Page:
* 1-tap file transfers:
* Sharing presentations, images and drawings:
* Playing Quake 3 (OpenArena):
If you want to know more details, this talk is a good starting point:
"Apple Wireless Direct Link (AWDL) is a key protocol in Apple's ecosystem used by over one billion iOS and macOS devices for device-to-device communications. AWDL is a proprietary extension of the IEEE 802.11 (Wi-Fi) standard and integrates with Bluetooth Low Energy (BLE) for providing services such as Apple AirDrop. We conduct the first security and privacy analysis of AWDL and its integration with BLE. We uncover several security and privacy vulnerabilities ranging from design flaws to implementation bugs leading to a man-in-the-middle (MitM) attack enabling stealthy modification of files transmitted via AirDrop, denial-of-service (DoS) attacks preventing communication, privacy leaks that enable user identification and long-term tracking undermining MAC address randomization, and DoS attacks enabling targeted or simultaneous crashing of all neighboring devices. The flaws span across AirDrop's BLE discovery mechanism, AWDL synchronization, UI design, and Wi-Fi driver implementation. Our analysis is based on a combination of reverse engineering of protocols and code supported by analyzing patents. We provide proof-of-concept implementations and demonstrate that the attacks can be mounted using a low-cost ($20) micro:bit device and an off-the-shelf Wi-Fi card. We propose practical and effective countermeasures. While Apple was able to issue a fix for a DoS attack vulnerability after our responsible disclosure, the other security and privacy vulnerabilities require the redesign of some of their services."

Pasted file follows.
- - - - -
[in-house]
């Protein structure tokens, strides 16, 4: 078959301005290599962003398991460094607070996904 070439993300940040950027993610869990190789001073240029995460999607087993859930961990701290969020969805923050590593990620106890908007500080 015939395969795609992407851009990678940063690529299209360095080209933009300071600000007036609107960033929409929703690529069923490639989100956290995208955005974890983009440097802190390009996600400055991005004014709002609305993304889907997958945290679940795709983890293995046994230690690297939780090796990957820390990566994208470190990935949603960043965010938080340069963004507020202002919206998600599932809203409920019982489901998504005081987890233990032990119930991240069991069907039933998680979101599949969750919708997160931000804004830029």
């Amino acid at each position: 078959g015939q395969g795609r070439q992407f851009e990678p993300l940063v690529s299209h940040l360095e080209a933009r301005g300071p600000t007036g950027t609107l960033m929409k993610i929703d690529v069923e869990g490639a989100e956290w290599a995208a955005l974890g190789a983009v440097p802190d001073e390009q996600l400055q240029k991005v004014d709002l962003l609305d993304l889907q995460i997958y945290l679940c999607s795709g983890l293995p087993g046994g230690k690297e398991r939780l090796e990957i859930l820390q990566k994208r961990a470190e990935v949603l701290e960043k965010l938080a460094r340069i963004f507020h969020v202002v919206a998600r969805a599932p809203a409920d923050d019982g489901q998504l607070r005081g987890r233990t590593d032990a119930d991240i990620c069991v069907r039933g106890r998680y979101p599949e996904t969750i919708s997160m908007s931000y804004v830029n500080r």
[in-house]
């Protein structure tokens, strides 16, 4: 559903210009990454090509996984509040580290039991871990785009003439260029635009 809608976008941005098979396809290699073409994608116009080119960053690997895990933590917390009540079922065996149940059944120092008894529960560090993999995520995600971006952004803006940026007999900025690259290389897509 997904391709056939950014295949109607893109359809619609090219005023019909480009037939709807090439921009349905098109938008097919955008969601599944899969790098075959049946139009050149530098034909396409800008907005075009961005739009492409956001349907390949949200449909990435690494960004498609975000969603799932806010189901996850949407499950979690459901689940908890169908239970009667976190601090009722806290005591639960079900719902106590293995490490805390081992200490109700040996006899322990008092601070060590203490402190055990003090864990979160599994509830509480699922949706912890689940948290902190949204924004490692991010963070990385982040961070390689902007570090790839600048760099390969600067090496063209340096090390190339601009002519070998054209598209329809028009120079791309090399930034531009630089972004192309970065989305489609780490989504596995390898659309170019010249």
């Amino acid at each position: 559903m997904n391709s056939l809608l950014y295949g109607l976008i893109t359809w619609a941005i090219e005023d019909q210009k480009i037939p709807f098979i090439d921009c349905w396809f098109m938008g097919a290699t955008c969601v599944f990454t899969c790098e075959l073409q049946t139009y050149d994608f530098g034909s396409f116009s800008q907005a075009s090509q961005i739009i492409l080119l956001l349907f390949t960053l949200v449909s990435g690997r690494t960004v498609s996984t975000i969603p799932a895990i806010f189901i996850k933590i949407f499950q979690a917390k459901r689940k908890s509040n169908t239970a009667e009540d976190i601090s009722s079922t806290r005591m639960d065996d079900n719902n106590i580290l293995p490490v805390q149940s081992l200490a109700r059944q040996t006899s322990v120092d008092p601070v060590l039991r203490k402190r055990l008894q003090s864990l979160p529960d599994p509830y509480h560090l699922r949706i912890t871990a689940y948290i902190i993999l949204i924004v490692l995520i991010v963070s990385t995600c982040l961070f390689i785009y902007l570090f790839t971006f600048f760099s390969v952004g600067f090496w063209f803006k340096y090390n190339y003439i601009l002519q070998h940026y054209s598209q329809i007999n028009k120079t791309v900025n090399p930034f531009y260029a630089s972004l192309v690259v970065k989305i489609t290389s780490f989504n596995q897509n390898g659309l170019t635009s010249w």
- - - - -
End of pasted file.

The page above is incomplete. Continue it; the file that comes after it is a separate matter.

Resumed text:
I got nothing to add regarding OpenDrop other than that I love interoperability, and that I love it when FOSS enables this.
I’m glad Apple are taking the privacy issue to heart, but for every inch we’ve won in privacy, we lost an inch in openness and interoperability. Apple is perhaps one of the worst offenders when it comes to vendor lock-in.
I use almost only Apple products out of sheer laziness (and honestly inertia.) At least their war with Qualcomm and NVIDIA creates some competition in their respective markets...
It's a tradeoff. The point is not MANY eyes, it's ANY eyes. Proprietary software has NO public eyes on it, zero, and the vendor must (1) report to you promptly when there's a new vulnerability, (2) produce a fix for it. Most vendors do neither until forced. How many undisclosed vulns does your vendor have? You'll never know.
Of course FLOSS has bugs, it's software, and ALL software has bugs. In the FLOSS case you know what everyone else knows, AND you can fix them, hire someone to do it, or choose not to use the software, all with that knowledge.
If that were true, security flaws would never be found in proprietary software by outsiders. And they are, so it's not true. Eyes have less visibility into the codebase, but people are looking and do find flaws.
> How many undisclosed vulns does your vendor have? You'll never know.
How many undisclosed vulns does RedHat, Canonical, or Mozilla have in their FLOSS software? You'll never know.